Issaquah Schools Foundation awards Kateri Brow enrichment grants

April 10, 2012

Celebrating receiving an Issaquah Schools Foundation Kateri Brow grant at Issaquah Valley Elementary School are (from left) teacher Heidi Jones; Robin Callahan, foundation executive director; Principal Diane Holt; foundation board member Neva Luke; and teacher Julie Ann Enyeart. By Tom Corrigan

Late last month, the Issaquah Schools Foundation awarded $66,505 worth of grants to 17 teachers or groups of teachers at schools throughout the local school district.

Named for a past superintendent of the Issaquah School District, Kateri Brow Big Idea Grants are awarded “for programs that reflect vision and innovation in education,” according to the ISF website.

At Issaquah Valley Elementary School, teachers Julie Ann Enyeart and Heidi Jones received almost $2,000 for their “Buddies, Books and Bags” program. The idea is to increase student access and interest in reading, Enyeart said.

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Issaquah PTSA honors outstanding volunteers at Golden Acorn Awards

April 3, 2012

The primary decorations were orange construction cones and yellow caution tape. Winners were described in terms keeping with that theme, such as construction tools or architects. One winner from the Issaquah School District PTSA Council was described as “the construction glue” that holds the council together.

Gathered in the commons of Pacific Cascade Middle School, the Issaquah PTSA Council held its annual Golden Acorn Awards ceremony March 27.

Not counting the several winners from the districtwide PTSA council, the night honored approximately 75 winners from 23 PTSA units, said Becky Lawrence, vice-president of elementary schools for the PTSA council. A committee of PTSA leaders from each school picked the winners from their individual schools, Lawrence added. As you might expect, criteria included what PTSA members have done for their schools, but also the district and their involvement in the community as a whole.

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Grandparents get a hands-on lesson in salmon’s circle of life

March 27, 2012

Jerry Pearson and his grandson Dylan Pearson, 5, release salmon fry into Issaquah Creek March 21 under the Northwest Sammamish Road crossover with other Issaquah School District classroom students, teachers and parents. By Greg Farrar

Five-year-old Dylan Pearson took extra care as he crept his way across the rocks under the watchful eye of his PeePah to the edge of the creek to release the young salmon fry swimming at the bottom of his plastic cup.

Participating in the life cycle of the salmon was an important lesson that Dylan’s grandfather, Issaquah native Jerry Pearson, wanted to teach his grandson. Pearson can still remember the salmon spawning in Lewis Creek near his home when he was the same age as his grandson.

“Sharing this moment and the lessons we learn about the renewal of life are things that I will never forget,” Jerry Pearson said. “Hopefully, the salmon will inspire Dylan to nurture new life and then set it free.”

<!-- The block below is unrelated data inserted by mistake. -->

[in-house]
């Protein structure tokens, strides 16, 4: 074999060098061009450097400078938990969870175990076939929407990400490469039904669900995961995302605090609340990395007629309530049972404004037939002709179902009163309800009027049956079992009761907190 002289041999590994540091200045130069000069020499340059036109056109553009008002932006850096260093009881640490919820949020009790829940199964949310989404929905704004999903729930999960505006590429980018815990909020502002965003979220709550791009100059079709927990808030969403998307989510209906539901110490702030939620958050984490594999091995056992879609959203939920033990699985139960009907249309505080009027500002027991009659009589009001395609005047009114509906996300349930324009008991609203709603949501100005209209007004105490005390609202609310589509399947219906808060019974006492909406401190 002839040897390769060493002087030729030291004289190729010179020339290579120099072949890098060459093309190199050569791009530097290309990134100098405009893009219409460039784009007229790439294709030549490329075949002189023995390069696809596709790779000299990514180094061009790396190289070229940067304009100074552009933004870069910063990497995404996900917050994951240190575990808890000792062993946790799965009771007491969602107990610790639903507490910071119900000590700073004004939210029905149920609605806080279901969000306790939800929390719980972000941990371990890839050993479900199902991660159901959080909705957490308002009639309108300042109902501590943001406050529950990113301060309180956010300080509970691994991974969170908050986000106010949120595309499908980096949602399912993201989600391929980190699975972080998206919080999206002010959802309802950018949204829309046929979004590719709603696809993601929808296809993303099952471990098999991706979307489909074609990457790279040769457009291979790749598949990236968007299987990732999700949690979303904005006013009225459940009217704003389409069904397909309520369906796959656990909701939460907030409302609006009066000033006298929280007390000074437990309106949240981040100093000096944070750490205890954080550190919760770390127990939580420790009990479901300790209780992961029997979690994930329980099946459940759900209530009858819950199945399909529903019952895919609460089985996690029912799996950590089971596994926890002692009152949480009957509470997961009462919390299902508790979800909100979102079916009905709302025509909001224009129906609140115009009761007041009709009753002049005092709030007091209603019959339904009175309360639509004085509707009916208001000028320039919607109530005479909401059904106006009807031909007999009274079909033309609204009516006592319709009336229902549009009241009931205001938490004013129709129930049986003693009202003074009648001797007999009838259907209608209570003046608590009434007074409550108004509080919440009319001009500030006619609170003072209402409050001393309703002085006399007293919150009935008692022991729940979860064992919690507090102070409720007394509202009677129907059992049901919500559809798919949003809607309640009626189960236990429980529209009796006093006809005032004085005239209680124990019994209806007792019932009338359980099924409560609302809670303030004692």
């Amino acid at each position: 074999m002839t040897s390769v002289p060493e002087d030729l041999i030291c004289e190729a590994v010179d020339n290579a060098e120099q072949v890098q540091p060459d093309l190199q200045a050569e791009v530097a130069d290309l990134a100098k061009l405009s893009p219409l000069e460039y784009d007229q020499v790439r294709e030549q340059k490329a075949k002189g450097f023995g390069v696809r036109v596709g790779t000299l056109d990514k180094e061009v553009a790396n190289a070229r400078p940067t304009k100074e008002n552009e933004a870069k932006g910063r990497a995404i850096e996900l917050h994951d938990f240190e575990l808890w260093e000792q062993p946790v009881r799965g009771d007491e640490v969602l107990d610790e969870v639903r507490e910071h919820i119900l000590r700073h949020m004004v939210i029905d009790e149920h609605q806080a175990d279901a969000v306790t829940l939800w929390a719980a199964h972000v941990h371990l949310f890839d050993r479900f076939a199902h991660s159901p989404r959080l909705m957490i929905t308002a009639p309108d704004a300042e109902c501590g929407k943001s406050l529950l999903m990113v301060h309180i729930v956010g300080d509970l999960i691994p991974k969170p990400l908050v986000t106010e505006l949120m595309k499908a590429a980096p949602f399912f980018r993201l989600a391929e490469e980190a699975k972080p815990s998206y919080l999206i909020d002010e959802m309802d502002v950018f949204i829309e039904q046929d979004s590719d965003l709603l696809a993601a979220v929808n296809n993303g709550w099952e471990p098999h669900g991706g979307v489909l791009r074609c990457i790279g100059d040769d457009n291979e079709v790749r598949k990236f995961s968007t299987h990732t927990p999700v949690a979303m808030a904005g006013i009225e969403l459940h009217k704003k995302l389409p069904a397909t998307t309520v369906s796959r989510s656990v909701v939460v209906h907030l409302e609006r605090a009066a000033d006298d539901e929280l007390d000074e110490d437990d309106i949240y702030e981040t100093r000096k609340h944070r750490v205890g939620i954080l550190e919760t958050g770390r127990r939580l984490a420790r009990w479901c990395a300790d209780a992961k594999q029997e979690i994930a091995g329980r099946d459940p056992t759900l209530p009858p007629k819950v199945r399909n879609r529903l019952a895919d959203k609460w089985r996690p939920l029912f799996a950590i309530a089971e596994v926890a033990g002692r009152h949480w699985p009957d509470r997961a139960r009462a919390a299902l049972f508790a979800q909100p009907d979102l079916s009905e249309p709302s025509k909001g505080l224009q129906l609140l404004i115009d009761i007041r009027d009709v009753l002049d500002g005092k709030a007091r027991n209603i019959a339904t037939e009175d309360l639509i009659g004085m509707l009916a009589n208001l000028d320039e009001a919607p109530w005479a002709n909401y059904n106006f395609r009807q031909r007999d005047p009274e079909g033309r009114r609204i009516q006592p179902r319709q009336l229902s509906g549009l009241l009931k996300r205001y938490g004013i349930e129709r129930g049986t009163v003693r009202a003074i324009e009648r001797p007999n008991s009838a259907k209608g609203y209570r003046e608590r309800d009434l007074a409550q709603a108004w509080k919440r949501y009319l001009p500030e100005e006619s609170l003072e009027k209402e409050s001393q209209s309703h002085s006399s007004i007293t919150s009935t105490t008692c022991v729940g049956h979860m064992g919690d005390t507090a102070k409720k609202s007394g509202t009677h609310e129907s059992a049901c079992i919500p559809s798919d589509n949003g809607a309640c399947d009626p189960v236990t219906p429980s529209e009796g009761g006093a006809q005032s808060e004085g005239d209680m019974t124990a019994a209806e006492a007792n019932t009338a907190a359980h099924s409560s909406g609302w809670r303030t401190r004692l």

The youngster and his grandfather joined third-graders from Apollo Elementary School on March 21 to release more than 230 small coho salmon that were raised from eggs in their classroom into Issaquah Creek behind Pickering Barn. Many students were sad; others cheered as they watched the tiny fish swim away.

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School renovation is another priority for $219 million bond

March 20, 2012

Susan Mundell, Apollo Elementary School principal, checks some deterioration on a two-unit portable classroom dating from 1995, the oldest of three on the school grounds. By Greg Farrar

For Liberty High School, passage of the April 17 Issaquah School District bond would mean completion of the reconstruction and modernization plan now under way thanks to a 2006 voter-approved bond.

At the same time, Apollo and Issaquah Valley elementary schools would receive sizable space additions, making room for 120 additional students at each building. Both schools would benefit from some much-needed maintenance, according to the principals of each school.

Outside of schools being rebuilt or transplanted, Liberty, Apollo and Issaquah Valley are the three individual school facilities that would receive the most attention in terms of dollar value should the district win passage of its current bond proposal.

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$219 million school bond could pick up tab for carpet, construction

March 6, 2012

Voting by mail in the weeks leading up to April 17, roughly 58,000 registered voters in the Issaquah School District will have the chance to decide whether the schools can sell $219 million in bonds to pay for major renovation and maintenance projects throughout the district.